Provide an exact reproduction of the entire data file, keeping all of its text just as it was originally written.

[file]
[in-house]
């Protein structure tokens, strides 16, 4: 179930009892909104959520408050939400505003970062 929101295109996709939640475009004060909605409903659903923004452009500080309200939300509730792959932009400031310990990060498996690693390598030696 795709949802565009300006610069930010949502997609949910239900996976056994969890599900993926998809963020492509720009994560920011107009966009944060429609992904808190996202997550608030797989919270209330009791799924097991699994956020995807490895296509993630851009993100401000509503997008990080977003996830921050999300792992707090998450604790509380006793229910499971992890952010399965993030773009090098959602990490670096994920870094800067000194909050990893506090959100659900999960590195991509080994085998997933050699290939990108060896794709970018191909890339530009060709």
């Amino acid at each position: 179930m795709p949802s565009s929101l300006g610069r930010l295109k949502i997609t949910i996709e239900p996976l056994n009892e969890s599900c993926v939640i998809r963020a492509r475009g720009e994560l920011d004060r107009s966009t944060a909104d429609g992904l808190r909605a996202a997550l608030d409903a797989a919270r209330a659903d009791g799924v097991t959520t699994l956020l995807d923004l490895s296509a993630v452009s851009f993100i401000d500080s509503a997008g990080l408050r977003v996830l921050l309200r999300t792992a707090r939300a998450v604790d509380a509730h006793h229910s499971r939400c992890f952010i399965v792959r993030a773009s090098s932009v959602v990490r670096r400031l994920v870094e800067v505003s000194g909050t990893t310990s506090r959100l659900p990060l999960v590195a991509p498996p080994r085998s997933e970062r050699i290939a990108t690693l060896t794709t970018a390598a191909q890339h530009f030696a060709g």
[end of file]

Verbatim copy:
[in-house]
């Protein structure tokens, strides 16, 4: 179930009892909104959520408050939400505003970062 929101295109996709939640475009004060909605409903659903923004452009500080309200939300509730792959932009400031310990990060498996690693390598030696 795709949802565009300006610069930010949502997609949910239900996976056994969890599900993926998809963020492509720009994560920011107009966009944060429609992904808190996202997550608030797989919270209330009791799924097991699994956020995807490895296509993630851009993100401000509503997008990080977003996830921050999300792992707090998450604790509380006793229910499971992890952010399965993030773009090098959602990490670096994920870094800067000194909050990893506090959100659900999960590195991509080994085998997933050699290939990108060896794709970018191909890339530009060709």
């Amino acid at each position: 179930m795709p949802s565009s929101l300006g610069r930010l295109k949502i997609t949910i996709e239900p996976l056994n009892e969890s599900c993926v939640i998809r963020a492509r475009g720009e994560l920011d004060r107009s966009t944060a909104d429609g992904l808190r909605a996202a997550l608030d409903a797989a919270r209330a659903d009791g799924v097991t959520t699994l956020l995807d923004l490895s296509a993630v452009s851009f993100i401000d500080s509503a997008g990080l408050r977003v996830l921050l309200r999300t792992a707090r939300a998450v604790d509380a509730h006793h229910s499971r939400c992890f952010i399965v792959r993030a773009s090098s932009v959602v990490r670096r400031l994920v870094e800067v505003s000194g909050t990893t310990s506090r959100l659900p990060l999960v590195a991509p498996p080994r085998s997933e970062r050699i290939a990108t690693l060896t794709t970018a390598a191909q890339h530009f030696a060709g």